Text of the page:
Sunday, August 17, 2014

Easy, homemade pickles

Homemade pickles
Sunday, August 17, 2014

Homemade pickles are soooooo easy!  Anything acidic does not require a pressure canner.  This includes anything pickled (vinegar is a healthy acid), made with sugar (also very acidic, but not necessarily healthy), or made with tomatoes.

I enjoy making pickles.  I slice up my extra cucumbers to just the length and width my husband likes them for his burgers and use my homemade pickling herbs and spices with organic apple cider vinegar.

The trick to pickles is to pick the cucumbers when they are young.  The larger they get, the more seeds they have.  Seeds are packed with nutrition, but don’t have the same crispness as cucumber flesh.  Either slicer or pickler cucumber plants make great pickles.  Picklers have been bred to be smaller and have smaller seeds, but both have the same fresh cucumber taste. 

Since all plants are in the business of keeping the species going, regular picking encourages the plant to produce more cucumbers.  I have noticed that my vines will only have one mature cucumber on each vine.  As soon as I pick the big pickle, another baby pickle starts growing like crazy.

Two cucumber plants (vine or bush) give me all the cucumbers I need for using in salads that I like and putting away as pickles as he likes.  To keep your cucumbers in peak production, harvest when the cukes are 6-7 inches in length.  I use scissors to cut the cuke from the vine.  If you are not going to use them immediately, store in a freezer bag in the crisper.  You can perk up the cuke by soaking in cool water, making them crunchy again.

I typically can 1 jar at a time using 2-3 cucumbers.  These will fit nicely into a quart canning jar.  Make sure the jar and lid have been sterilized.  I slice them lengthwise to the size that will fit on a bun; make sure you remove the ends of the cucumber as the ends are bitter. 

Here is my recipe for one jar of pickles:
2-3 flowering dill heads, 4-5 sprigs of salad burnet or tarragon, 2 cloves, 4-5 garlic cloves, 1/4 cup of apple cider vinegar, 1/4 teas of caraway seeds, 1/4 teas of peppercorns, one cardamon seed pod, 3 tablespoons of salt, a bay leave, fill the rest of the jar with water (about 2 cups is all that is needed).  If you like 'em spicy, throw in a pepper or two with stem removed.  Slice the pepper in half to get the spicy from the seeds.

A trick to keeping your pickles crispy is to add a grape leaf in each jar.

Get creative and add the spices and herbs you enjoy or that are handy in your garden.  

You can substitute other veggies for the cucumbers.  Pickled peppers and garlic are two other favorites.  It is a great way to preserve garlic that may not last in winter storage.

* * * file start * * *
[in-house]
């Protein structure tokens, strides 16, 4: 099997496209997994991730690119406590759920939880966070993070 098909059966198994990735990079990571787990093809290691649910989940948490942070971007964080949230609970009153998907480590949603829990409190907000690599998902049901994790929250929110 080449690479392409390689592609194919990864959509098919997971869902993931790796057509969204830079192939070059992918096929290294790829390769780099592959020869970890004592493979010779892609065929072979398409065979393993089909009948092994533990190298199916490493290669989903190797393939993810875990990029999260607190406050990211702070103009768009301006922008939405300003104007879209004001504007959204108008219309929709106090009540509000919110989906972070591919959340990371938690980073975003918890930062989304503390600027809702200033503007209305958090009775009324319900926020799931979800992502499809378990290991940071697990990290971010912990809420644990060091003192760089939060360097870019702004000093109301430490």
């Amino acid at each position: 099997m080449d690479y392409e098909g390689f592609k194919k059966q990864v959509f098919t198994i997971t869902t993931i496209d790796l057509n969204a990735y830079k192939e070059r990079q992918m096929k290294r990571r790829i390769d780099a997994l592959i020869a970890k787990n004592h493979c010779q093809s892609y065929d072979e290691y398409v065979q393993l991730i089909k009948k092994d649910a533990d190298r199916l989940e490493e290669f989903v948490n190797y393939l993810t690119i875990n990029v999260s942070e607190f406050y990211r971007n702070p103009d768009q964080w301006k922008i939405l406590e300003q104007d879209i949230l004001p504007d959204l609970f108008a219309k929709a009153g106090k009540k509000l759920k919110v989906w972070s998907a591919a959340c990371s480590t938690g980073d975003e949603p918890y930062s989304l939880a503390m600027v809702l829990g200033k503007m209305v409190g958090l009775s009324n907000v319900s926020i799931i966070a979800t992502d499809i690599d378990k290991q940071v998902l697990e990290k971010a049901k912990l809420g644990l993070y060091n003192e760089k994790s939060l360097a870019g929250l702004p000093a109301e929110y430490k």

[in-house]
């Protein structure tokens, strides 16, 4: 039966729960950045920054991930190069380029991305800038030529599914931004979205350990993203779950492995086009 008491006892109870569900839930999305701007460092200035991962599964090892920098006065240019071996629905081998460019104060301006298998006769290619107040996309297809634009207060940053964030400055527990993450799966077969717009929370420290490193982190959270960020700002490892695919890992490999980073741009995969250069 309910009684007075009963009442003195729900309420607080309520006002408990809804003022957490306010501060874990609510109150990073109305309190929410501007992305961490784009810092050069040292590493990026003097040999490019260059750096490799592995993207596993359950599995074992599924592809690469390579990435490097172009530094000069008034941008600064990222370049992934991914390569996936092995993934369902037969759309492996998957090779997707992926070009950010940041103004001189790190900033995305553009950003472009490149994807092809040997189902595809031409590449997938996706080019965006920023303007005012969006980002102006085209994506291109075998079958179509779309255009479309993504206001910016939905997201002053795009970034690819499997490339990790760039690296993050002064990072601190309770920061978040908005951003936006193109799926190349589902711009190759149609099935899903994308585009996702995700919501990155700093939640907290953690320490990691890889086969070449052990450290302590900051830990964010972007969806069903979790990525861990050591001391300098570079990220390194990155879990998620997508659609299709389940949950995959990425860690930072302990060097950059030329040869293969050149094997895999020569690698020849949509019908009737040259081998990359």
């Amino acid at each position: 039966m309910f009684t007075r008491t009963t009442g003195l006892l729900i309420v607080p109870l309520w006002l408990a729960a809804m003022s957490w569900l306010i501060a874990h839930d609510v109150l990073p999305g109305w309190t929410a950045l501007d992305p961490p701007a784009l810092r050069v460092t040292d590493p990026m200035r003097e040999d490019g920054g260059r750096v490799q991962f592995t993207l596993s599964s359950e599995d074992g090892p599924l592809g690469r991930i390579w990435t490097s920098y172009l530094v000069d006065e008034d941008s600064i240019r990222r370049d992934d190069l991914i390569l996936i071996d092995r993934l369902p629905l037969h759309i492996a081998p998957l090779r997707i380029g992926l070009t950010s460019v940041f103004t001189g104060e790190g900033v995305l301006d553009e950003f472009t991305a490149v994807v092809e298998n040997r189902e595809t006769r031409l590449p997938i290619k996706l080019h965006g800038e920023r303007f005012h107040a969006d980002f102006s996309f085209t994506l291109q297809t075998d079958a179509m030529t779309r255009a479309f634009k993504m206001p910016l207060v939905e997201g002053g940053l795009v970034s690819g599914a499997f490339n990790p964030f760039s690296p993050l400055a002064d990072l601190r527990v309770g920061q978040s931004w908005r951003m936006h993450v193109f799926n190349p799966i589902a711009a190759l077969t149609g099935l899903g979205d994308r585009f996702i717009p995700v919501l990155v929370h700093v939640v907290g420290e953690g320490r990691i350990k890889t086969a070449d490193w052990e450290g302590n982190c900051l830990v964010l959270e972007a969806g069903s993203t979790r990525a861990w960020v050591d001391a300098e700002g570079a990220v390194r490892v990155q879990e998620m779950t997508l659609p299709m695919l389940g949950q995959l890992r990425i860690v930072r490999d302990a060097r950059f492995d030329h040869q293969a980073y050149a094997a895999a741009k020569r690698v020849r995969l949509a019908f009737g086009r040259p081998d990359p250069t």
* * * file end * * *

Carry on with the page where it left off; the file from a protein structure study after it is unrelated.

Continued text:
Keep the water to vinegar and salt ratio exact.  Always follow a canning recipe closely to insure that you have the right level of acidity to keep the food safe.

Sliced cucumber with herbs from the garden for seasoning

You can get a good jar seal by heating the water and seasonings on the stove to a boil, let cool, add the vinegar, then pour over the sliced cucumbers in the jar, and put the lid on.  Or you can do it the old fashioned way and not heat the liquid, letting the pickles naturally ferment.  It is critical that you have at least the amount of salt and vinegar recommended or the pickles will go bad.  I shake the jar a couple of times a day until the salt is completely dissolved. You let them ferment at room temperature in a cool, dark place 1-4 weeks and they are ready to eat!

For more on fermentation for food preservation, a good book is "Wild Fermentation" by Sandor Ellix Katz.

Unopened pickle jars will keep for a year or longer.  Once opened, keep refrigerated and eat within a couple of months.

Cucumbers love organic matter and moisture.  They are easiest to harvest when given a trellis to climb.  I use a liquid fertilizer like fish emulsion, bat guano or seaweed to add other needed nutrients.  Monthly side dressings of compost works well, too.  For minerals, I also use a “Growers Mineral Solution” to get the minerals plants need.  This also means the fruits you eat will be rich in minerals.  Your plants are what you feed them.  

Do not let the plant get dry.  This is what causes bitter fruits.  When I grow cucumbers in pots or in the ground, I use mulch to help retain moisture for the plant.  If growing in a pot, you may need to water daily during heat waves.

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